The key to tossing an axe, Blade and Timber’s Jessie Poole says, is like most things in life. Most people are trying too hard. Instead, try to make your motion more of a smooth, continual arc and let the heavy blade do most of the work. K-thunk.
Also, wear appropriate footwear.
Friday, the newest addition to the nightlife carnival that is Capitol Hill debuts. Blade and Timber adds to the neighborhood’s midway of fun things to do while you drink. Worrywarts, though, probably won’t be surprised to hear that the debut of an axe-tossing bar in Seattle, Washington will come with the bar completely dry — the state process to secure a liquor license for the new venture is taking longer than expected. Continue reading
Some 7,698 light rail boardings take place every day at Capitol Hill Station. Tuesday marks the three-year anniversary of the opening of the busy Broadway subway station that has forever changed getting to and from Capitol Hill.
Saturday, March 19th, 2016, then-Mayor Ed Murray and King County Executive Dow Constantine broke out the giant ceremonial scissors to cut the ribbon opening the $110 million station and the start of service on the $1.9 billion, 3.15-mile U-Link extension connecting downtown to Husky Stadium via Broadway. 16 to 18 trucks per day were used to haul dirt away from the site during construction. Sound Transit officials said some 19,900 trucks plied the streets of Capitol Hill hauling muck churned up by the boring machines. Continue reading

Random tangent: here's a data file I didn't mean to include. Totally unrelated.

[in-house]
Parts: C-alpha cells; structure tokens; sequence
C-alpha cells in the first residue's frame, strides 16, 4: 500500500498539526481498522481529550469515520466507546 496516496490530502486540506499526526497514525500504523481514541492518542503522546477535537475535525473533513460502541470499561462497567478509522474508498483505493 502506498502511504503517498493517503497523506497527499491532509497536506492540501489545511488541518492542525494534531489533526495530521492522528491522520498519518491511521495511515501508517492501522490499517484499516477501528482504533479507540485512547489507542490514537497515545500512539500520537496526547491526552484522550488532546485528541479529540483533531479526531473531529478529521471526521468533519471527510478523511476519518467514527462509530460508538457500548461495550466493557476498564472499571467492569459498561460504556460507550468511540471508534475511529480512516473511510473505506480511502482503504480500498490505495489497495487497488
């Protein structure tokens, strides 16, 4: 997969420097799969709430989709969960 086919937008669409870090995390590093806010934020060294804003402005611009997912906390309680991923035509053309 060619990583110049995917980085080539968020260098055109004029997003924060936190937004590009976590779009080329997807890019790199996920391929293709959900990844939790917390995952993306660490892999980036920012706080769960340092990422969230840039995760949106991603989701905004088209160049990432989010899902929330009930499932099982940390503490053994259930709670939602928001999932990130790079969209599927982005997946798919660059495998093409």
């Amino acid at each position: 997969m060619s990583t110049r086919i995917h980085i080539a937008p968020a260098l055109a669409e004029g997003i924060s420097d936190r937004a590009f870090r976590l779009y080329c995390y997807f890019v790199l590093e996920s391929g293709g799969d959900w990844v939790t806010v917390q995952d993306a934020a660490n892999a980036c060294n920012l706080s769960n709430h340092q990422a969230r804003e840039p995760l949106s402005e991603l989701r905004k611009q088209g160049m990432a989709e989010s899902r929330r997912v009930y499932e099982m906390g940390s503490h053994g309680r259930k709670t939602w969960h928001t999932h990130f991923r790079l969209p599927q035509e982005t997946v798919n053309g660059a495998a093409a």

(Image: City of Seattle)
City of Seattle officials continue to collect community feedback on a plan to install an electric vehicle charging facility on Broadway near Capitol Hill Station.
CHS reported on the plan and official insistence that the installation would not pit Tesla owners vs. bicyclists by sabotaging future extension of the Broadway bikeway prior to a Seattle City Light-hosted open house last week.
The city says it continues to collect feedback on “the proposed EV charging location” through this Thursday, March 14th. You can add your thoughts via email at SCL_ElectricVehicles@seattle.gov.
In preparation at Taneda (Image: Margo Vansynghel)
Every evening, around 11 PM, when chef Hideaki Taneda gets back to his home in Lynnwood, he goes out to the artesian well and fills three 10-gallon jugs with the pure, untreated water straight from an aquifer more than 120 feet below the surface. He uses it to cook rice and make soup at his new restaurant Taneda, tucked away on the lower floor of the Broadway Alley mall, the retail complex also home to Americana, Kimchi Bistro, sushi restaurant HaNa, and Tacos Chukis.